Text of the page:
Hang it Up

A Commercial Booth at a Flower Show 

By Jean Emmons 

Originally appeared in The Botanical Artist - Volume 14, Issue 2

 

I’ve had an individual commercial booth at the Northwest Flower and Garden Show for the last eight years. I would like to share some thoughts on how to make a booth at a large flower show a successful experience for a botanical artist. It is a great way to expand a viewing audience, build a mailing list and make sales. 

The country’s third-largest flower show, this show is held every February in the Seattle Convention Center for 5 days. Average attendance is 60,000 with each attendee spending an average of $130.  

Renting booth space is a big commitment of finances and time - a 10 foot by 10 foot booth with electricity, credit card line and skirted tables adds up to almost $2,000. Also, you need good panels and good lighting. I love Pro Panels (www.propanels.com). Designed by artists for artists, Pro Panels are tough, portable and come in colors flattering to botanical art. Good track lighting is essential to illuminate the detail in botanical art and to give your booth a professional gallery atmosphere. When I doubled my lighting, I doubled my sales. Credit card processing is essential. I have mine through Costco Small Business Services, but many local banks offer inexpensive, even seasonal credit card processing.  

L ocation within a show is critical. It is important to be as close to the display gardens as possible. That way you will get good traffic. Also, being near the display gardens, you can sometimes avoid the harsh fluorescent lighting so prevalent in trade shows. Popular neighbors are a big help. If you’re next to a booth selling unique items that gardeners love (mason bee houses, mushroom logs, rare horticultural books), it can create a positive spillover for you. Once you find a good spot, try to be in that spot every year. That way your customers can find you easily. Selling botanical art is dependent on customer loyalty and repeat business, especially during economic downturns.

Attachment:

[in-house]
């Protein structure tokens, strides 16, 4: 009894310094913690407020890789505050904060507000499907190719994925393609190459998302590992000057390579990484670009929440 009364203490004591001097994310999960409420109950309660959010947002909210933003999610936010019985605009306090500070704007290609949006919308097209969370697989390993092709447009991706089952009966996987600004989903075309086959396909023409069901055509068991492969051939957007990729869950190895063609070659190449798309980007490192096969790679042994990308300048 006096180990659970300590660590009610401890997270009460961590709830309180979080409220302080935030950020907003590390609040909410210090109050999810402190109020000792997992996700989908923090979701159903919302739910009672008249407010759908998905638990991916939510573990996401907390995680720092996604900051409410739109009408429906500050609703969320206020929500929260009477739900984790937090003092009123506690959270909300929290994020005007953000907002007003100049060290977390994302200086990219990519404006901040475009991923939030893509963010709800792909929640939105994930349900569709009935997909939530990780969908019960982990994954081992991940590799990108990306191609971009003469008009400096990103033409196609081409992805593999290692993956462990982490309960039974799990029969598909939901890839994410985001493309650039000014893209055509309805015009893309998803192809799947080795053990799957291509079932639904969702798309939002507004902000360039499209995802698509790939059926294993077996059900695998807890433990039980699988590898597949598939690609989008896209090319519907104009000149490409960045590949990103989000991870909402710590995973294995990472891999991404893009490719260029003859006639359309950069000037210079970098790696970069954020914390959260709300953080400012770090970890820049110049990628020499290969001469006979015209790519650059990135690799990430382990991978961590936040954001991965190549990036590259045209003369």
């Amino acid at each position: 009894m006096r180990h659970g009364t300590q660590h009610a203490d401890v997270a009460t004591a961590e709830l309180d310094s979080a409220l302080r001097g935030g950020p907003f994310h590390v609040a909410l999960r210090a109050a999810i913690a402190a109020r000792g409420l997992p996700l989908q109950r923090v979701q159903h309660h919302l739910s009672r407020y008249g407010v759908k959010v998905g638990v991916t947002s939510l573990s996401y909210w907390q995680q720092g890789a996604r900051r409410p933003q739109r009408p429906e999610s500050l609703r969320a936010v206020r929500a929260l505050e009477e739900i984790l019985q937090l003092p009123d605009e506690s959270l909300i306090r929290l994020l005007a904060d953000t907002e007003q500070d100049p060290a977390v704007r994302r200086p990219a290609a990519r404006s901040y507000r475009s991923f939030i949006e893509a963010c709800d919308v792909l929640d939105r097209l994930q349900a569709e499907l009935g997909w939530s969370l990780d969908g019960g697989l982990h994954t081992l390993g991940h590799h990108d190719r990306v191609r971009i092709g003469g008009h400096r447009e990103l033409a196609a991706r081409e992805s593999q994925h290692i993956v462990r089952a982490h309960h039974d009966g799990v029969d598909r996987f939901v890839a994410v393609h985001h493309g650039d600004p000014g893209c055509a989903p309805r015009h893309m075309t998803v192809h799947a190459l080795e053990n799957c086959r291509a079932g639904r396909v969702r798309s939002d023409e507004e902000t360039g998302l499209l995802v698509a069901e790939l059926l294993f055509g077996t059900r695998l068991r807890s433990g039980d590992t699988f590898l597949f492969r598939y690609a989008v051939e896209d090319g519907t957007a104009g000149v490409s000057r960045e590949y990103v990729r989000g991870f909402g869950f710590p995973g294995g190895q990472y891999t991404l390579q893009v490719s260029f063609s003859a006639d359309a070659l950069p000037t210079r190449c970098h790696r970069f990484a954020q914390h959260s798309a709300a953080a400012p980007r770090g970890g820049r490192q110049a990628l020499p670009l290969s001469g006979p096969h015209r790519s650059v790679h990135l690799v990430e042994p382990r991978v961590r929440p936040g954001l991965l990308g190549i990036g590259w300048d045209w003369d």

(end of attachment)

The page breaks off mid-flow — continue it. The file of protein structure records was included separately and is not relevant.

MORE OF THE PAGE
The general atmosphere within a large flower show is reminiscent of a carnival replete with crowds, colors, and loud noises. This festival atmosphere can be fatiguing to attendees and not conducive to art buying. Consequently, I’ve tried to create an island of tranquility.  A booth must be inviting.  A deep carpet and carpeted panels can muffle sound. Hopefully, your tired customer can slow down and look closely at the art. An extra chair for a customer’s spouse to sit in may even prevent the, “But where are you going to put it?” comment. 

What your customers can teach you is invaluable. One of the biggest lessons I’ve had to learn is that I can never predict what will sell. I couldn’t sell a painting of anemones that I loved, nor could I sell the prints and cards I made from it. Sometimes you’re too close to your work to know, so ask your friends and family for advice on what to print. 

Remember you are building a clientele. Try to make a commitment of participating in a show for several years.  

In uncertain economic times, it is important to have items in all price ranges. In the early years, I sold only cards and a few prints, but those cards covered my expenses. Flower show attendees can feel insecure about buying originals. The first year, they may buy only cards, then the second year prints, then the third year small originals.  

Limit peoples’ choices. It sounds counterintuitive, but when I hang less, I sell more. There is a fascinating study by 2 psychologists from Columbia and Stanford about consumer choices. They studied two groups of consumers. The first group sampled 6 flavors of jam, the second group sampled 24. The group that sampled 6 bought ten times more jam than the group that sampled 24. Try not to overcrowd your booth. Your customers will become too overwhelmed to buy. Lastly, don’t stack your artwork on the floor for people to flip through. Your work deserves to be on the wall. 

The nicest thing about selling this way is seeing old friends and making new ones. Many attendees, even though they may not buy anything, express so much enthusiasm for your art, it can sustain you during those long solitary hours in the studio.